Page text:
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able of being carbonized by the action encouragement to home manufactures. of sulphuric acid and of putrefying The duty of 120 francs per quintal, water."

proposed by the projet of the law, appeared to the committee to be insufficient.

Portuguese Decree. COMMERCIAL INTELLIGENCE. By order of the royal council of Now French Tariff:

commerce, the following edict, bear

ing upon our commerce to all nations HE following are the most inter is made known :T esting articles in the new tariff

Most Excellent and most Reverpresented by the committee to the end Sir- The hostility between the chamber of deputies, and founded on belligerent powers having been hapthe principle, that goods imported by pily concluded by divine grace, unFrench ships should be subjected to der the most fortunate circumstances less duty than those imported in fo- to the allied forces armed against reign bottoms :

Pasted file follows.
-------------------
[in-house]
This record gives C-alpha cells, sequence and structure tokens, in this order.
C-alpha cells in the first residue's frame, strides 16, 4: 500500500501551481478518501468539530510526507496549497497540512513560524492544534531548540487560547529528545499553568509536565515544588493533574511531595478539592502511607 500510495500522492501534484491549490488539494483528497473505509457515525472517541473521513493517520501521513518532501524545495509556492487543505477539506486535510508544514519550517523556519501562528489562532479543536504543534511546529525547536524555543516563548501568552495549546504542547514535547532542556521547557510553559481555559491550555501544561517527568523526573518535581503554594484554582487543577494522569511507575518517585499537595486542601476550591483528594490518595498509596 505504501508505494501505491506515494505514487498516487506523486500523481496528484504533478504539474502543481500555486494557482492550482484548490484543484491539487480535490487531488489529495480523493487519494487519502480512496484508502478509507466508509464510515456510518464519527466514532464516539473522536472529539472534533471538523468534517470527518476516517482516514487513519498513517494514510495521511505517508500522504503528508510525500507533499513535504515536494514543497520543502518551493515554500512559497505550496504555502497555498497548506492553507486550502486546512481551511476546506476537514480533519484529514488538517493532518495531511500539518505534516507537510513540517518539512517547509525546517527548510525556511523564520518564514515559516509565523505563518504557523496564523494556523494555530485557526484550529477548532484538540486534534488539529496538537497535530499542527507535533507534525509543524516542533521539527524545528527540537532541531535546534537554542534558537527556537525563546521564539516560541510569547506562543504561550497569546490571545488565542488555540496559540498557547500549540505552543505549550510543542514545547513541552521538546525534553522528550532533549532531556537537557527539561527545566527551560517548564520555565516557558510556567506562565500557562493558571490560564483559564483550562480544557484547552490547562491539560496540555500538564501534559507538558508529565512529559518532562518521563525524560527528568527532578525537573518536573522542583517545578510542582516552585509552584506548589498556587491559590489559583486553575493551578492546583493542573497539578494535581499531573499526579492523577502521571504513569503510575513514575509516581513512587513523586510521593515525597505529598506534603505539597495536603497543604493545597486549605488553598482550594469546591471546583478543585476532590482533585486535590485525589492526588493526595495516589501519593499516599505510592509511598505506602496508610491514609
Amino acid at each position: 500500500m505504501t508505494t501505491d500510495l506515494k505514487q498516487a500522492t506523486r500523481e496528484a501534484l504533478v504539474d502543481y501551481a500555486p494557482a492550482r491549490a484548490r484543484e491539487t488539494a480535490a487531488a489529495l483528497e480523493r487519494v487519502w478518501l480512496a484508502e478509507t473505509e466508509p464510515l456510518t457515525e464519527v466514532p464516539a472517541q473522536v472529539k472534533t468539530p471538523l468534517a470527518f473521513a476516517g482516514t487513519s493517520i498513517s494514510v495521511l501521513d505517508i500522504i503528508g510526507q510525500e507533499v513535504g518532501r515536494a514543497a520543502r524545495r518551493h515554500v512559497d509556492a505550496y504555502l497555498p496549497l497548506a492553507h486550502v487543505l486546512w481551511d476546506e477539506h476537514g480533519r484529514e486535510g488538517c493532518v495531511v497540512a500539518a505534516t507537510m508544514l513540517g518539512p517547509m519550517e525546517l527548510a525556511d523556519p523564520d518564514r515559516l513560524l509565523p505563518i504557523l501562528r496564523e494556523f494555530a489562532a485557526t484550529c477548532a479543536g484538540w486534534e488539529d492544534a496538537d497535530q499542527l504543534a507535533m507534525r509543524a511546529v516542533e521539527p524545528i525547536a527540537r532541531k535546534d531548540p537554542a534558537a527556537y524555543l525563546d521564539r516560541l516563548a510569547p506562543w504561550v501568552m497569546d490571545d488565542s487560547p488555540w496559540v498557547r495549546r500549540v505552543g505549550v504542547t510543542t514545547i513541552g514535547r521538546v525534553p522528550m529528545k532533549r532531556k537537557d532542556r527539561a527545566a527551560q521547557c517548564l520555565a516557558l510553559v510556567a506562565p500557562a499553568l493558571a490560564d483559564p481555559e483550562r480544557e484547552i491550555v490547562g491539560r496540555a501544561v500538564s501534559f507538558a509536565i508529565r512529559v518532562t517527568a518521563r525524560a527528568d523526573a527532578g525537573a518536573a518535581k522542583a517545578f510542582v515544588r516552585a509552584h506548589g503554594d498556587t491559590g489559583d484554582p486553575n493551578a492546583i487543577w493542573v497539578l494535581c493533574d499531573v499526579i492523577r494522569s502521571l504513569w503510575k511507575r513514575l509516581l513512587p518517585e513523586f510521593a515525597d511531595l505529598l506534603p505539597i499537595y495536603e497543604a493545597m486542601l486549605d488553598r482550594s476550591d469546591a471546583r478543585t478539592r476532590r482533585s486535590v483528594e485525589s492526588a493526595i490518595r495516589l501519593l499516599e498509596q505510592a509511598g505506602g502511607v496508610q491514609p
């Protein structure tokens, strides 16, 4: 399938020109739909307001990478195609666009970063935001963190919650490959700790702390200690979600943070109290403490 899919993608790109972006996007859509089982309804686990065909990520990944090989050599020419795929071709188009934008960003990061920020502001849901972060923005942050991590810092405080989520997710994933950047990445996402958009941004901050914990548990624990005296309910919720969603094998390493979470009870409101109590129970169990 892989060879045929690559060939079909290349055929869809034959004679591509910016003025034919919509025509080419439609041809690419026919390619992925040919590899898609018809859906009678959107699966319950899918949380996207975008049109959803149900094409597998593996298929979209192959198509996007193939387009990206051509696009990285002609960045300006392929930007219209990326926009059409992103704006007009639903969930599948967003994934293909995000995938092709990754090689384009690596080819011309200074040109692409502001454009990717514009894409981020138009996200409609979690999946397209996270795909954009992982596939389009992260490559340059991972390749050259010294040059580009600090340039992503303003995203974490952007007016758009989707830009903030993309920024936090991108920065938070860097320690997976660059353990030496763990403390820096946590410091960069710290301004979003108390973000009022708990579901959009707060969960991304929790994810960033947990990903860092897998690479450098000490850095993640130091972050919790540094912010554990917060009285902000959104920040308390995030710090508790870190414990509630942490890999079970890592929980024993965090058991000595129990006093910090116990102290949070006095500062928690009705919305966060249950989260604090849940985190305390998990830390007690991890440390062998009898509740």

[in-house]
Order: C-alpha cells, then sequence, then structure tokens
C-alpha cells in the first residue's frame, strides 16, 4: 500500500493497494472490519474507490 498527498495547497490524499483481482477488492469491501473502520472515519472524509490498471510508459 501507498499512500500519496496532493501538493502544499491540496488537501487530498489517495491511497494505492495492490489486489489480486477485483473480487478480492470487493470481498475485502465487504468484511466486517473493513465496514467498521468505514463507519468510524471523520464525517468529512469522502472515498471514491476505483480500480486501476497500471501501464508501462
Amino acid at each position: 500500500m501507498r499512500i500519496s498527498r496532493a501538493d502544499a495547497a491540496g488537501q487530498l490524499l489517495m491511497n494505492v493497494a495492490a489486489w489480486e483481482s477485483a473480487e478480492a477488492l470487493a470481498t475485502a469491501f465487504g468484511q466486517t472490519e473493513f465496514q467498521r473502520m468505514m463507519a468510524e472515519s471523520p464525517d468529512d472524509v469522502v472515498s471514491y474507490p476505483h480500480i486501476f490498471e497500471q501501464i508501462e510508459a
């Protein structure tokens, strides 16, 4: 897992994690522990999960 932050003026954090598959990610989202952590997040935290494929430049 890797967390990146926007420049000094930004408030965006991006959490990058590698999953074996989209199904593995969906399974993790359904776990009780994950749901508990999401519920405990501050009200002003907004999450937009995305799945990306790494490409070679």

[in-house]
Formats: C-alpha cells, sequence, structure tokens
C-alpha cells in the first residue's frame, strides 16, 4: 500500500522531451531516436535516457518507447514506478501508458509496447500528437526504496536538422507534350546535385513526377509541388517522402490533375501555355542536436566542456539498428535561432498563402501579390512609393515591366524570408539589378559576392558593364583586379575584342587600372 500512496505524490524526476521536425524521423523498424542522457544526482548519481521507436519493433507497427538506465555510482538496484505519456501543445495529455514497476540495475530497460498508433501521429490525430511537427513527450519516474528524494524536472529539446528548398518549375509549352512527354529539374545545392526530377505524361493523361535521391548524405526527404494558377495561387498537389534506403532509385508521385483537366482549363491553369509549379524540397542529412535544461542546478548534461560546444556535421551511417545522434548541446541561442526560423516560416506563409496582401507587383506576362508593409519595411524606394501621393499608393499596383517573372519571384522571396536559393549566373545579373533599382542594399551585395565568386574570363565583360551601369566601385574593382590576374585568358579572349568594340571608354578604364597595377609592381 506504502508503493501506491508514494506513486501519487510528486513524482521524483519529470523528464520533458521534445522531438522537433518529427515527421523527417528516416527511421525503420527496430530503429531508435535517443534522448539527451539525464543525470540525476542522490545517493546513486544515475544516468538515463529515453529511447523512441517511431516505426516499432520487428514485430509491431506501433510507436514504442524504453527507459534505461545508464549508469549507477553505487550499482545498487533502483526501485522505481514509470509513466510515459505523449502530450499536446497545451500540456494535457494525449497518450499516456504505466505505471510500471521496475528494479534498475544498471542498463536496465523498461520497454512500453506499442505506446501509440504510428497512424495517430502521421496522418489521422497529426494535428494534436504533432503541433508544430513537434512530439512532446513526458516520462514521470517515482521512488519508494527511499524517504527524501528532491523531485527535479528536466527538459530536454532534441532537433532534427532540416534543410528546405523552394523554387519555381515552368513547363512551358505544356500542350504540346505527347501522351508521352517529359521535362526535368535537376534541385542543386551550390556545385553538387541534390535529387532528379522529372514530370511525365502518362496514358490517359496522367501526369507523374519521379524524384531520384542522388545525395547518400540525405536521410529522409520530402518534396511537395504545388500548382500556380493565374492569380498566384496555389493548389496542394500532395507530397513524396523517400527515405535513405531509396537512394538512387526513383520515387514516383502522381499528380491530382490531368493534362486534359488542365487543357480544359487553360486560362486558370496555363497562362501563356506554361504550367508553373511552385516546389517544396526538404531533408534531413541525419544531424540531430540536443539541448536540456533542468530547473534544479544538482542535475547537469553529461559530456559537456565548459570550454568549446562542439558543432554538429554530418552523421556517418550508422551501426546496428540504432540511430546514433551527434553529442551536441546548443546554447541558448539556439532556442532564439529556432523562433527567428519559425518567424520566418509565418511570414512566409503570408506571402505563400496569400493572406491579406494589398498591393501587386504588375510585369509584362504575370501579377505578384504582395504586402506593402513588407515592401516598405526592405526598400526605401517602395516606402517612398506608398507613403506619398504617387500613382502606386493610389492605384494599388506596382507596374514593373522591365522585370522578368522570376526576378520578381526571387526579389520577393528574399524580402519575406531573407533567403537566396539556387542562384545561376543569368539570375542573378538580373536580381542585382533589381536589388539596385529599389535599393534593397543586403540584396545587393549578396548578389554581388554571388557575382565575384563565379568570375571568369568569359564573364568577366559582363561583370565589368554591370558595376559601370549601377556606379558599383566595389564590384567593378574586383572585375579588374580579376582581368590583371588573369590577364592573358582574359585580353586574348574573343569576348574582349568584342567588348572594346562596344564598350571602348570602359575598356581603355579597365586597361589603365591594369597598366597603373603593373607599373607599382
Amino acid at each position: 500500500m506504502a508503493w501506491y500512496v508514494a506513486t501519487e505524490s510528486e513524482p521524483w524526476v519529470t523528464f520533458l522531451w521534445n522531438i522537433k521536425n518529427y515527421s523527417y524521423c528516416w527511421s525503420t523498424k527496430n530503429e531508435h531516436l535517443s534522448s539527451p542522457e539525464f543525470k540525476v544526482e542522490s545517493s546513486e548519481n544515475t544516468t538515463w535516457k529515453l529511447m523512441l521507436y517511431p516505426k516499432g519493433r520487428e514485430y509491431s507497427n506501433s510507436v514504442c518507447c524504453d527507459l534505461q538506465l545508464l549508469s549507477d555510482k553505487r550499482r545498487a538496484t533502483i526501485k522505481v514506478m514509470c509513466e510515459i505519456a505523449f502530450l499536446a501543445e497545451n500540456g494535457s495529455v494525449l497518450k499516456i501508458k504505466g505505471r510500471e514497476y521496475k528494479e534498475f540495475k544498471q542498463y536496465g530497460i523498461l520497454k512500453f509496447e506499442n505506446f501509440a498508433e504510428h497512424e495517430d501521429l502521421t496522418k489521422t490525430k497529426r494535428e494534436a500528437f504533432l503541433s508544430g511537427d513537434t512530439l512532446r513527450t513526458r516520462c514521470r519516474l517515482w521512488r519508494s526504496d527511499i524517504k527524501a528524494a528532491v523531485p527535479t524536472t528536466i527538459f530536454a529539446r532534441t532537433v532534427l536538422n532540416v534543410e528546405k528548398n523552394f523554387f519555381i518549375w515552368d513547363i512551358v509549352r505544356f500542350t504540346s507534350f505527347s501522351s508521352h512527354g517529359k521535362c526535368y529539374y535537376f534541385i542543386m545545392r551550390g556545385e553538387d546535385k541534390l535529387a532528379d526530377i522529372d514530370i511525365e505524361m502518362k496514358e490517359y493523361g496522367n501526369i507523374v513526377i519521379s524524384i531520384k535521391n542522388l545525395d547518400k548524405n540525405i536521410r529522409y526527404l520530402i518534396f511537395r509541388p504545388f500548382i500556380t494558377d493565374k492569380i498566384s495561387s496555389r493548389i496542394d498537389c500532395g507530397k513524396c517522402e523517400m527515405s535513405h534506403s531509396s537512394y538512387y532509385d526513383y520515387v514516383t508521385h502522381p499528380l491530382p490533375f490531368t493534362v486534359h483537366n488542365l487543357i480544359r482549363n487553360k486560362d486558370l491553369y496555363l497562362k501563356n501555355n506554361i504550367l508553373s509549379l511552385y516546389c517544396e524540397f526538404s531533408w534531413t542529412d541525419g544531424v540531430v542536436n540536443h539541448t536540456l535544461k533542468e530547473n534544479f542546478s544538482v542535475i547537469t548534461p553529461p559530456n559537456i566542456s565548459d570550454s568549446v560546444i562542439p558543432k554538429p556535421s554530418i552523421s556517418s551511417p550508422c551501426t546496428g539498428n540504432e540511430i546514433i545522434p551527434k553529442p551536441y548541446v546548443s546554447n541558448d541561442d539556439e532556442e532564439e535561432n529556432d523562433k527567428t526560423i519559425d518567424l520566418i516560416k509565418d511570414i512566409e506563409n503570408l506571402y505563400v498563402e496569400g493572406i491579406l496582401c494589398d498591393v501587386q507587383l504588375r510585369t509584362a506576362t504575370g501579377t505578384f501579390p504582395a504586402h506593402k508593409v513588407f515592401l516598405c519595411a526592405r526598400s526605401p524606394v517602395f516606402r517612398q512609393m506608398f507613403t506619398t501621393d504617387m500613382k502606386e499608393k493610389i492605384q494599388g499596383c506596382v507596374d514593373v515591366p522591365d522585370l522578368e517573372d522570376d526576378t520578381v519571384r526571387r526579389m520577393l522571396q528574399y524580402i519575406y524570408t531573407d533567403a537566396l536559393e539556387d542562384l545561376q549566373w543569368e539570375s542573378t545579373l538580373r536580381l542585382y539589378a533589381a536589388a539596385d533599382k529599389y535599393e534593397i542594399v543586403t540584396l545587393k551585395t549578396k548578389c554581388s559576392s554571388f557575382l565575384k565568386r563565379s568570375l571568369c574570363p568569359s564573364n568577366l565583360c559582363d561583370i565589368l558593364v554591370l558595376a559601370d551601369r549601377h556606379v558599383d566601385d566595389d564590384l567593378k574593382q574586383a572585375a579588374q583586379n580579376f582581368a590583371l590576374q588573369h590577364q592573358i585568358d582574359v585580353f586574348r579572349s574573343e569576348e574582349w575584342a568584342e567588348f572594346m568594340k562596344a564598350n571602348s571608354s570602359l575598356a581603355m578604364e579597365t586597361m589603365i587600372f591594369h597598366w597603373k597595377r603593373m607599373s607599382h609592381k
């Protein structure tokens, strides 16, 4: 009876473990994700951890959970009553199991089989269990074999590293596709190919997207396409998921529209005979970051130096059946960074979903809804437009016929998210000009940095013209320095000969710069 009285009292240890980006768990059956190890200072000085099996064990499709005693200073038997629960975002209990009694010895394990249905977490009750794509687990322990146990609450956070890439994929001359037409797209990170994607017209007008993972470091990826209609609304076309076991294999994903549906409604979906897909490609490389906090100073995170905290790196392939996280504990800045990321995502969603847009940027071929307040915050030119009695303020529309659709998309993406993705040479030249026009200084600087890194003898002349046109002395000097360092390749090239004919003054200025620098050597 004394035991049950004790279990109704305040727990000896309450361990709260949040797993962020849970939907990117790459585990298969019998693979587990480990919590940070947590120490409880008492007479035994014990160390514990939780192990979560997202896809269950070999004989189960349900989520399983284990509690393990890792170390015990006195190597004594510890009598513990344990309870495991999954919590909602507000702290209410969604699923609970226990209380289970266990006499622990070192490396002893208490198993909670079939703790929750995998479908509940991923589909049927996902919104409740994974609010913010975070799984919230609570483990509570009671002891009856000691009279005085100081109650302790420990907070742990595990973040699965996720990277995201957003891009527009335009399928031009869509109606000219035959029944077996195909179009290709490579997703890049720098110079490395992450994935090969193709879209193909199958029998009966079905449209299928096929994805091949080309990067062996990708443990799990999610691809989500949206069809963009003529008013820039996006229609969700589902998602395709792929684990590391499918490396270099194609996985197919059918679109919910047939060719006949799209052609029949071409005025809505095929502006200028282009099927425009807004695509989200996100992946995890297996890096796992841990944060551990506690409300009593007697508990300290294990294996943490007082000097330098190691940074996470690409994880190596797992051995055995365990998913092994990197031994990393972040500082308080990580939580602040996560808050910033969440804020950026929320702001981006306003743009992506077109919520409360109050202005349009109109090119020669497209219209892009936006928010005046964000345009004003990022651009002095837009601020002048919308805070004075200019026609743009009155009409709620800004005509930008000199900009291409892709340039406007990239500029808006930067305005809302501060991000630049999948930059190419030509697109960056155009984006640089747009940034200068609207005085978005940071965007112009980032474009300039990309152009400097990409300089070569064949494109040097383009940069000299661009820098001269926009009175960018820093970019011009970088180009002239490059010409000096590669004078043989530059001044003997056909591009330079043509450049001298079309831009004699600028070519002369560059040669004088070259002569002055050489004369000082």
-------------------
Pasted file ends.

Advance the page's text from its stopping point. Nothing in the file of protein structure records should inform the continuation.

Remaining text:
France, and being enabled by the reCoffee from the French

storation of tranquillity to renew our colonics, imported by

ancient relations, which had been terFrench vessels, per me

minated by the calamities of war, bis trical quintal.............. 60 francs.

Royal Highness has been pleased to Foreign ditto,

..75

order that the ports of these kingdoms Raw sugar, of the French

should in future be open to cargoes colonies, imported in

from France, and from every other French ships, .............40 Foreign ditto.................60

power, which was under its authority,

dominion, or influence, and which Clayed sugar, of the French

may not be considered the enemy of colonies, imported in

Portugal, as heretofore : it being deFrench ships..............70

termined that such cargoes shall be Foreign ditto, .......95

received as those of friendly states, R finel Sugars Prohibited.

and that such facilities shall be af. Cocoa, of the French colo

forded to the conductors and agents as nies,... ........90